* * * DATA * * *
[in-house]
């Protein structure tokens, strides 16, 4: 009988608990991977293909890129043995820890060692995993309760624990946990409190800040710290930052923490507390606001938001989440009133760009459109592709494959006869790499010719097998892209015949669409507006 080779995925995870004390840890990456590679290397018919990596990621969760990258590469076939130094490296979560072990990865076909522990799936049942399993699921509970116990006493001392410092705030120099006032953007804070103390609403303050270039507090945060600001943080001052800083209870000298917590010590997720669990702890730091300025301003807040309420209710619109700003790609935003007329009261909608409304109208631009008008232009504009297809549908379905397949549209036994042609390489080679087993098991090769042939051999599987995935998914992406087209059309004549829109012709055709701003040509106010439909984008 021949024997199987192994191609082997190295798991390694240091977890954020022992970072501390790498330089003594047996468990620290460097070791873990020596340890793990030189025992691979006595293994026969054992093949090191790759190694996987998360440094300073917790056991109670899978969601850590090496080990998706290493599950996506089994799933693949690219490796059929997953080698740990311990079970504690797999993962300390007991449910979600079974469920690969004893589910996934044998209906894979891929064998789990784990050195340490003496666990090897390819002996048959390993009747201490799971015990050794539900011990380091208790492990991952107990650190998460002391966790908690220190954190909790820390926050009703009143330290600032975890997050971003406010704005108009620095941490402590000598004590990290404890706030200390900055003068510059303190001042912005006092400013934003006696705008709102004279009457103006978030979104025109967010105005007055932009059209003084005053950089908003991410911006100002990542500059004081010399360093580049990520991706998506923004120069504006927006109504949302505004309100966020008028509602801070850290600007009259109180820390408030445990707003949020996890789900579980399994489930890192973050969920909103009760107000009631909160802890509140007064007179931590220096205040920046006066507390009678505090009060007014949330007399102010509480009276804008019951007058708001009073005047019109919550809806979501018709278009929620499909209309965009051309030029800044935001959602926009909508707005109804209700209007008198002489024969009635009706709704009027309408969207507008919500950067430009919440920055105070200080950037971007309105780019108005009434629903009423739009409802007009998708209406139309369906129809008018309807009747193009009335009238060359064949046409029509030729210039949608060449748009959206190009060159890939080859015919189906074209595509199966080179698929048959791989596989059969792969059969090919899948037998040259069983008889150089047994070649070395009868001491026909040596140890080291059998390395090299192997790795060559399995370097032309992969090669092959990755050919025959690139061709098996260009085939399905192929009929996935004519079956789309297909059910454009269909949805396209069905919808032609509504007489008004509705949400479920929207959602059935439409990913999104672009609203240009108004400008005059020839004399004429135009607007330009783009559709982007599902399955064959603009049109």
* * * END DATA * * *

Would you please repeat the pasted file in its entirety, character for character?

[in-house]
């Protein structure tokens, strides 16, 4: 009988608990991977293909890129043995820890060692995993309760624990946990409190800040710290930052923490507390606001938001989440009133760009459109592709494959006869790499010719097998892209015949669409507006 080779995925995870004390840890990456590679290397018919990596990621969760990258590469076939130094490296979560072990990865076909522990799936049942399993699921509970116990006493001392410092705030120099006032953007804070103390609403303050270039507090945060600001943080001052800083209870000298917590010590997720669990702890730091300025301003807040309420209710619109700003790609935003007329009261909608409304109208631009008008232009504009297809549908379905397949549209036994042609390489080679087993098991090769042939051999599987995935998914992406087209059309004549829109012709055709701003040509106010439909984008 021949024997199987192994191609082997190295798991390694240091977890954020022992970072501390790498330089003594047996468990620290460097070791873990020596340890793990030189025992691979006595293994026969054992093949090191790759190694996987998360440094300073917790056991109670899978969601850590090496080990998706290493599950996506089994799933693949690219490796059929997953080698740990311990079970504690797999993962300390007991449910979600079974469920690969004893589910996934044998209906894979891929064998789990784990050195340490003496666990090897390819002996048959390993009747201490799971015990050794539900011990380091208790492990991952107990650190998460002391966790908690220190954190909790820390926050009703009143330290600032975890997050971003406010704005108009620095941490402590000598004590990290404890706030200390900055003068510059303190001042912005006092400013934003006696705008709102004279009457103006978030979104025109967010105005007055932009059209003084005053950089908003991410911006100002990542500059004081010399360093580049990520991706998506923004120069504006927006109504949302505004309100966020008028509602801070850290600007009259109180820390408030445990707003949020996890789900579980399994489930890192973050969920909103009760107000009631909160802890509140007064007179931590220096205040920046006066507390009678505090009060007014949330007399102010509480009276804008019951007058708001009073005047019109919550809806979501018709278009929620499909209309965009051309030029800044935001959602926009909508707005109804209700209007008198002489024969009635009706709704009027309408969207507008919500950067430009919440920055105070200080950037971007309105780019108005009434629903009423739009409802007009998708209406139309369906129809008018309807009747193009009335009238060359064949046409029509030729210039949608060449748009959206190009060159890939080859015919189906074209595509199966080179698929048959791989596989059969792969059969090919899948037998040259069983008889150089047994070649070395009868001491026909040596140890080291059998390395090299192997790795060559399995370097032309992969090669092959990755050919025959690139061709098996260009085939399905192929009929996935004519079956789309297909059910454009269909949805396209069905919808032609509504007489008004509705949400479920929207959602059935439409990913999104672009609203240009108004400008005059020839004399004429135009607007330009783009559709982007599902399955064959603009049109």